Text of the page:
EGYPT: Last night at crucial United Nations climate change conference (COP27) the world’s poorest nations were poised to achieve history as wealthy nations appeared ready to help those affected by extreme weather finally.
For over a decade, developing nations have requested aid with “loss and damage,” or financial support to rescue and reconstruct affected nations following a climate-related calamity.
But wealthy nations have so far refused, giving poor nations limited financial aid to assist them in reducing greenhouse gas emissions and constructing defenses against extreme weather.
While the COP27 UN climate meeting in Egypt continued well past the deadline set by delegates on Friday, a settlement remained dubious.
It now appears certain in some form, though, as the EU, US, UK, and other affluent nations had all reached an understanding in principle by the middle of the evening that a funding facility for loss and damage should be established.
In Sharm el-Sheikh, it was a day marked by intense drama and hostilities between wealthy and developing countries.
The wealthy world was criticized by some of the world’s poorest nations for taking so long to act and for refusing to provide financial aid to affected nations.
Rich nations attempted to make the case that oil-producing nations like Saudi Arabia and other petro-states and fast-expanding economies like China should contribute rather than gain money to repair climate “loss and damage.”
Additionally, they want to make sure that the nations getting funding from the fund are those with the weakest economies, not those that are still classified as “developing” under the 1992 UN Framework Convention on Climate Change.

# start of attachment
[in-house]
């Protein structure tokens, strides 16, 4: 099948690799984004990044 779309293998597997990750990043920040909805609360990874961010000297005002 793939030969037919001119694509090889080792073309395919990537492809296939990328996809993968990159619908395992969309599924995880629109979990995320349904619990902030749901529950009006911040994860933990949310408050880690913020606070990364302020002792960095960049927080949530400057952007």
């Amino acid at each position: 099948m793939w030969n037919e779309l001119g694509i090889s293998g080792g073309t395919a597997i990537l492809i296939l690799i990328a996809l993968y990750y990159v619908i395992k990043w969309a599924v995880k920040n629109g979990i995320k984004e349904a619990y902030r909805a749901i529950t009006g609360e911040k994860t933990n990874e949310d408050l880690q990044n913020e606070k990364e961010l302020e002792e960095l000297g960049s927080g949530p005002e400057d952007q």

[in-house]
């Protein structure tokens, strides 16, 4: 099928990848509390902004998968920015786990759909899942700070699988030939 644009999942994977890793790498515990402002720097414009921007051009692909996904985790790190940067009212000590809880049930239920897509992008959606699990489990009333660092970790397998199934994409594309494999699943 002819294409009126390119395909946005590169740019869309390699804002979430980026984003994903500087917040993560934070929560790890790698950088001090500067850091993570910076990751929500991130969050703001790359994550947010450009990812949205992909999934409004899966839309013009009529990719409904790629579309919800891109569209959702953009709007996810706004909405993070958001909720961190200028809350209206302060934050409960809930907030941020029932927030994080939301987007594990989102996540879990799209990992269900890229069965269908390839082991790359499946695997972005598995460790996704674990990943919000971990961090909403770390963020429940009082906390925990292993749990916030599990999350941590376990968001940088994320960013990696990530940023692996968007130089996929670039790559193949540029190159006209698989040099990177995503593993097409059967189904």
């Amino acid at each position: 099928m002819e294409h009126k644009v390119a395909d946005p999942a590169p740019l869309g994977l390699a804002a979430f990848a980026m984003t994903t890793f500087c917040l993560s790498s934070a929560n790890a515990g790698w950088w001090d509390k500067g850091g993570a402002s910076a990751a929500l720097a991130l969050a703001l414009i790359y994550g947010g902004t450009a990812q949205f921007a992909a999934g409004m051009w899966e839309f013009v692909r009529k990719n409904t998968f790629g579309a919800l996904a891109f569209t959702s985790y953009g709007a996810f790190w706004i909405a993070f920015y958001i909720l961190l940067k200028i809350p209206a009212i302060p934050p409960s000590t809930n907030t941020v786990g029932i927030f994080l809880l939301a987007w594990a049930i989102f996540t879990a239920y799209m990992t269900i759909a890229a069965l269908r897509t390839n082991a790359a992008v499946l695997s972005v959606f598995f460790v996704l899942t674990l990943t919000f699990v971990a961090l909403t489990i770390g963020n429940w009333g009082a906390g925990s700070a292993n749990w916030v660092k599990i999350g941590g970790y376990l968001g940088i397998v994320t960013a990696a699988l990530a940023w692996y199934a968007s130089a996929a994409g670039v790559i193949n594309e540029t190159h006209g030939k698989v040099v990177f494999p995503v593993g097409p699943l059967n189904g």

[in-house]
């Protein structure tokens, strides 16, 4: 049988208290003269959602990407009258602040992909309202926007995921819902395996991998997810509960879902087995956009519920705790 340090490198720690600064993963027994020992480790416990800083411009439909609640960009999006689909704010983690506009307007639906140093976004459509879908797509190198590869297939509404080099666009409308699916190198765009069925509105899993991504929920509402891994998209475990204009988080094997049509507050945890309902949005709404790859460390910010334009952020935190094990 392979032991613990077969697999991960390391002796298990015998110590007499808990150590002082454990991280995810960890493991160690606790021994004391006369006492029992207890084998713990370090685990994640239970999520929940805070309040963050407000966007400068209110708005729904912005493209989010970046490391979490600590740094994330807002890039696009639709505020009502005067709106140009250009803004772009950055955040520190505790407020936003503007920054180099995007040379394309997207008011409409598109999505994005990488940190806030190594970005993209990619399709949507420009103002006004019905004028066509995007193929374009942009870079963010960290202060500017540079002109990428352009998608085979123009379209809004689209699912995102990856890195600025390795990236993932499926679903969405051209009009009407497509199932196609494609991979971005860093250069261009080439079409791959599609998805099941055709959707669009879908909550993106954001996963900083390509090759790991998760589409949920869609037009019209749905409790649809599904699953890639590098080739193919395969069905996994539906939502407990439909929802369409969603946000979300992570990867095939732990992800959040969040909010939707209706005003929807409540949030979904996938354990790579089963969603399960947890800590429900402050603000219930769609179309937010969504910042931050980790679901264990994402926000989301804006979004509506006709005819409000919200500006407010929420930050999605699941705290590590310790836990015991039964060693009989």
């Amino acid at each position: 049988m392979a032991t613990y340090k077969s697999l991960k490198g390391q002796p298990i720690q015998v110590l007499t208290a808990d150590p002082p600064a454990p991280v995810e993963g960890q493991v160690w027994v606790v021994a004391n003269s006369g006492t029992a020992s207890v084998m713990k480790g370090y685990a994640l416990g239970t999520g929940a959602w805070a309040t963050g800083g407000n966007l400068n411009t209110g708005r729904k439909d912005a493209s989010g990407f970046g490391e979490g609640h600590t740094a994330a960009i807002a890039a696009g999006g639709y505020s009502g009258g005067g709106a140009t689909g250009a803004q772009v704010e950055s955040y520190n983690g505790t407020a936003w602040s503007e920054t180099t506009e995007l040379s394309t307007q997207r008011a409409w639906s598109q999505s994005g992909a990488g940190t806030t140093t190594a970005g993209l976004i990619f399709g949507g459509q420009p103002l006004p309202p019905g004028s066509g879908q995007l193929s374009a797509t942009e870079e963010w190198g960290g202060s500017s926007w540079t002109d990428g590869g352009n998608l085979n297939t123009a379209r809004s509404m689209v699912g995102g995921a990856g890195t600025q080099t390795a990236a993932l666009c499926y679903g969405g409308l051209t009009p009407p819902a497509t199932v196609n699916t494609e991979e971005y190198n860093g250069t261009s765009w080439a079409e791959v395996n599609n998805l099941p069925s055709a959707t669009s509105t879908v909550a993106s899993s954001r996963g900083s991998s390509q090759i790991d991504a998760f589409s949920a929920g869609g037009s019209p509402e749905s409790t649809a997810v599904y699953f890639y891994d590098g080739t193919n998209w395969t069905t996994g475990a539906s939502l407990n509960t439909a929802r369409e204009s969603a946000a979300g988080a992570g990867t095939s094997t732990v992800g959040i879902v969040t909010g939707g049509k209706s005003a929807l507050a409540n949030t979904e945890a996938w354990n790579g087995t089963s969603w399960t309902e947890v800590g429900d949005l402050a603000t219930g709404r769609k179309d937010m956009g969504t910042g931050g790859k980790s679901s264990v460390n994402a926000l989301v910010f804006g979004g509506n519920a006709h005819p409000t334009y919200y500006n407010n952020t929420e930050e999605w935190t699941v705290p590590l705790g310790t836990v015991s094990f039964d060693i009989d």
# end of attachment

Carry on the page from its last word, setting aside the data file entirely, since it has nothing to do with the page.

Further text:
The UK made a concerted effort throughout the day to maintain the global commitment established at COP26 in Glasgow last year to keep global warming to 1.5C above pre-industrial levels.
Some countries, including Saudi Arabia, Brazil, and briefly China, had threatened to renege on this agreement by reducing the temperature objective and eliminating the Glasgow Agreement’s demand that governments revise their emission-reduction strategies annually.
Many wealthy and developing nations, who saw the Glasgow agreements as a minimum standard that should be improved rather than set back, found such unpicking intolerable.
The Egyptian hosts faced harsh criticism for their approach to negotiating, which involved showing individual drafts of the final text to chosen nations rather than allowing them to collaborate. It was “untransparent, unpredictable, and chaotic,” according to a veteran delegate.
There was also a rare instance of cooperation when the US and China suddenly resolved their diplomatic spat and resurrected a collaborative partnership, allowing the two largest emitters and economies in the world to work together to find ways to reduce greenhouse gas emissions.
The Friday deadline of 6 p.m. local time was passed during the final marathon negotiation session, which went late into the night.
Workers tore down the cafes, kiosks, and pavilions, making it difficult to get food and drink as delegates hurried to hastily called-meetings.
Delegates occasionally appeared to be negotiating from various texts, and for extended periods, it was unclear what the process for trying to reach a consensus was.
There were worries that too many attendees were leaving early to catch flights, making it impossible for some negotiation teams to finish their sessions.
After oil-producing nations objected, it appeared as though the pledge to “phase down fossil fuels” might be lost.
The UN Framework Convention on Climate Change, which governs the conference of the parties (Cop), stipulates that all decisions must be made by consensus.
It implies that a few nations can obstruct development, much to the dismay of the majority.
At COP27, there were reportedly more than 600 fossil fuel lobbyists in attendance. The United Arab Emirates, an oil producer, will host the Cop the following year. Meanwhile, many activists fear that it will result in an increased role for oil traders.